Common ground on ORVs

Common ground on ORVs

Conservation Northwest / Feb 28, 2013 / ATVs

We need to end the epidemic of illegal and harmful use of Off-Road Vehicles. Unethical ORV riders have created thousands of illegal and damaging trail miles on Washington state lands and cost ranchers and tree farmers millions in property damage. They can be a noisy disruption of a quiet backcountry for those who hike or hunt.

Gathering momentum in Olympia is a bill, HB 1632/SB 5513, that would reduce abuse while expanding legitimate ORV recreation opportunities.

The bill will require visible license plates on all ORVs and make citations for trespass and other abuse easier to issue and more costly. Anyone who witnesses illegal ORV use will be empowered to provide evidence (like photos), to authorities who then can prosecute without an officer having been present.

These are exactly the tools that experts say will discourage abuse. This video, below, Voices for Visible IDs, drives the case home.

The bill also gives ORV users something they want: The privilege to ride on designated state and county roads. (The bill has no effect on the policies of any public land jurisdiction.) Because of this, the bill is backed by broad stakeholders including conservationists, sportsmen, rural communities, timberland owners, the Farm Bureau, and ORV recreationists (at least those who aren’t defending illegal riding).

Last session, our unique coalition raised eyebrows in Olympia and narrowly missed passing a bill. We took advantage of the off season to negotiate these clear principles, which allowed improvement in this year’s bill and expanded its broad bipartisan support:

  • Increase the opportunities for safe, legal, and environmentally acceptable motorized recreation.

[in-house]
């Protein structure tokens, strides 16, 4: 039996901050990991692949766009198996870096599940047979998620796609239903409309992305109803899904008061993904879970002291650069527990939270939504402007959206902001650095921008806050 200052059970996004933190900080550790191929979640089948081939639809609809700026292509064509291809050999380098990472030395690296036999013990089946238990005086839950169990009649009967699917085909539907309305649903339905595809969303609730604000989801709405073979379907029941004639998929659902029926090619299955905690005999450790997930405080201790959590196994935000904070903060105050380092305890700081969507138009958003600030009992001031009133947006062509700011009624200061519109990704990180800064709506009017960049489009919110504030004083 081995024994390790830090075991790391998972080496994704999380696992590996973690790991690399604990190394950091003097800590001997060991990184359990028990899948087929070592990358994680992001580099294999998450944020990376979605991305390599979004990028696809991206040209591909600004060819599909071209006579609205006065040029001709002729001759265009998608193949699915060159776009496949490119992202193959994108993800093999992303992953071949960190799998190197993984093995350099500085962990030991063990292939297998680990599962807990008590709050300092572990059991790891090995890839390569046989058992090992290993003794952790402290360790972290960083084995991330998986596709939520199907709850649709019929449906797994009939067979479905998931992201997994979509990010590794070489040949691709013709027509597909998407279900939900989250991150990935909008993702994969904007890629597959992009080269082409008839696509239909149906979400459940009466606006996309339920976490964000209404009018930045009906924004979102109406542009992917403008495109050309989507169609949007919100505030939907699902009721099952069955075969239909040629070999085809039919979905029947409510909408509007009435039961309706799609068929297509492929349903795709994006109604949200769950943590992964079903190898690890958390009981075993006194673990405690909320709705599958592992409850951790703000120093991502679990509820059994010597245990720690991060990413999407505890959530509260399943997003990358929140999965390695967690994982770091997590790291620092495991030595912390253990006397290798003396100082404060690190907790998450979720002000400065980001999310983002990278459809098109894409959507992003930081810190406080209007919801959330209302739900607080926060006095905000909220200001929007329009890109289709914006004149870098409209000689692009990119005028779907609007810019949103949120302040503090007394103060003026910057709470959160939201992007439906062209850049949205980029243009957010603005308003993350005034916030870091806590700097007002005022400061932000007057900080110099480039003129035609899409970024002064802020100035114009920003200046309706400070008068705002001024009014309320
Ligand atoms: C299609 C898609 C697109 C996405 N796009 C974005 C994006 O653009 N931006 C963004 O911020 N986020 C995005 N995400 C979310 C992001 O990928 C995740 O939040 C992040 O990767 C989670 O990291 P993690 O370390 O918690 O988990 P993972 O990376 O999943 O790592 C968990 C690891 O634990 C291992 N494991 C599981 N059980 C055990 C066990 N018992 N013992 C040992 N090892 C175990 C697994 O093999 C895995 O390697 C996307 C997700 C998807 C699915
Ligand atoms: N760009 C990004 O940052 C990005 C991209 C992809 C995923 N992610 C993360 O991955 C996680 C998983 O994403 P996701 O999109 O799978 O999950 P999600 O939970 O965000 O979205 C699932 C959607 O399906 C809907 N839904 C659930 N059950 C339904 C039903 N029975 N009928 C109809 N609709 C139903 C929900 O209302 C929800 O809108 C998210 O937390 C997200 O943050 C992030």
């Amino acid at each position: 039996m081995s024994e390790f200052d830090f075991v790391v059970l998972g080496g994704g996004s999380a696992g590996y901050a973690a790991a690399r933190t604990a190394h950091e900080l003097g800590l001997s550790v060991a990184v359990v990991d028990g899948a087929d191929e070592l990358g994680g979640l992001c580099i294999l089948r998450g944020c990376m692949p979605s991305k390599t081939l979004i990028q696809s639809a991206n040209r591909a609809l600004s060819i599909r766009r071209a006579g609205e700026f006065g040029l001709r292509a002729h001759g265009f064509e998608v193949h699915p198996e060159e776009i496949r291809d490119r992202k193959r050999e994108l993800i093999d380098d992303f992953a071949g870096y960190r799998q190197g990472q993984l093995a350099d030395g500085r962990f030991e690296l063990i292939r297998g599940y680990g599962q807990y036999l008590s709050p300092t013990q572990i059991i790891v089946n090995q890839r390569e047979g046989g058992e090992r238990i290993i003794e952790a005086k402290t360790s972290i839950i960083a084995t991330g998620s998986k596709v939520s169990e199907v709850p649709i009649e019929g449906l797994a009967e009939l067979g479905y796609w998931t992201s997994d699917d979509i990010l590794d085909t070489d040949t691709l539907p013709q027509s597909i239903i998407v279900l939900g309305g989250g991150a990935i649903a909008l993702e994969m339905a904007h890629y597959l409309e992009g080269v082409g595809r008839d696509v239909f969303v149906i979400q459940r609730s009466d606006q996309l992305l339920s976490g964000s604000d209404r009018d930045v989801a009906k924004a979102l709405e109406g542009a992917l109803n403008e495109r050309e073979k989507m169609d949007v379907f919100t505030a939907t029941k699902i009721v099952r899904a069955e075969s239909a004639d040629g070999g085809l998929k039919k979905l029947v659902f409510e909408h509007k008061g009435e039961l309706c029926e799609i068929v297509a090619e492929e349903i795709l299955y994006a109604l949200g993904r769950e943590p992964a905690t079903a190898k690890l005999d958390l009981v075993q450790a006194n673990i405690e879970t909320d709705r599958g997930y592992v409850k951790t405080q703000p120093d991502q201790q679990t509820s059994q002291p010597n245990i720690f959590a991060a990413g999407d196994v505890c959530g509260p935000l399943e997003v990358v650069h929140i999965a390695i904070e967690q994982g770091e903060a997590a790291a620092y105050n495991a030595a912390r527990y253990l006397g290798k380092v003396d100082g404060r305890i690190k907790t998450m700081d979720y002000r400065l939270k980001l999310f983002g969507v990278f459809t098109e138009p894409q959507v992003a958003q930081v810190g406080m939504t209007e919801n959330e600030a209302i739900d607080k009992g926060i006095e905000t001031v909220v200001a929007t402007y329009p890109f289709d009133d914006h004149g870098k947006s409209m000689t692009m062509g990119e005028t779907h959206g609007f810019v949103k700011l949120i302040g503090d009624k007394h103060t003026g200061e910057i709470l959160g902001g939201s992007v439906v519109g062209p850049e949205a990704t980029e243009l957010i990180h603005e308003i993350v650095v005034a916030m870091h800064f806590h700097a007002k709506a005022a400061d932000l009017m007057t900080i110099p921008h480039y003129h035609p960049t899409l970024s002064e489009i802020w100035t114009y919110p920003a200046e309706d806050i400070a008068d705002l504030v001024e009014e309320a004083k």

• Decrease the amount of unlawful and/or environmentally harmful motorized recreation.
  • Generate funds for use in development, signage, education and monitoring/enforcement of motorized recreation opportunity.
  • Advance a culture of self-policing and abuse intolerance among motorized recreationists, similar to the anti-poaching ethic among hunters.
  • Be neutral with regard to access policy on public lands.
  • Stimulate rural economies through increased recreational activity and opportunities throughout the state.

It’s not in my nature to recreate on a gas engine, but I needn’t judge others for it. If people enjoy riding ORVs, and they do so without harming the woods, waters, and wildlife, good on them!

Yes, they burn fossil fuel. But did you know that an ORV gets about the same mileage as does my Prius? So someone out riding their quad for a day burns less gas than would a Bellingham hipster driving a Subaru to a Cascades day hike.

HB 1632/SB 5513 would be good policy that finds common ground for protecting our environment while expanding recreation. The bills sponsors, including Senator Christine Rolfes and Rep. Matt Shea, deserve appreciation.

Please help us get it passed: Contact your legislator today.
  • Irresponsible riding of OHVs causes millions of dollars of damage to private property in Washington annually, and irreparable damage to our wild and sensitive areas (such as in this recent TV coverage and pamphlet)
  • OHV abuse harms the experience of hikers, birders, hunters, fishers and others, not to mention wildlife;
  • The problem is out of control. According to the DNR, on Washington state lands there are 3-6,000 miles of illegally built and damaging OHV trails, several fold the amount (1,000 miles) of designated OHV trail
  • This bill would help by making it easier to identify and penalize illegal riders, addressing the problem through better enforcement.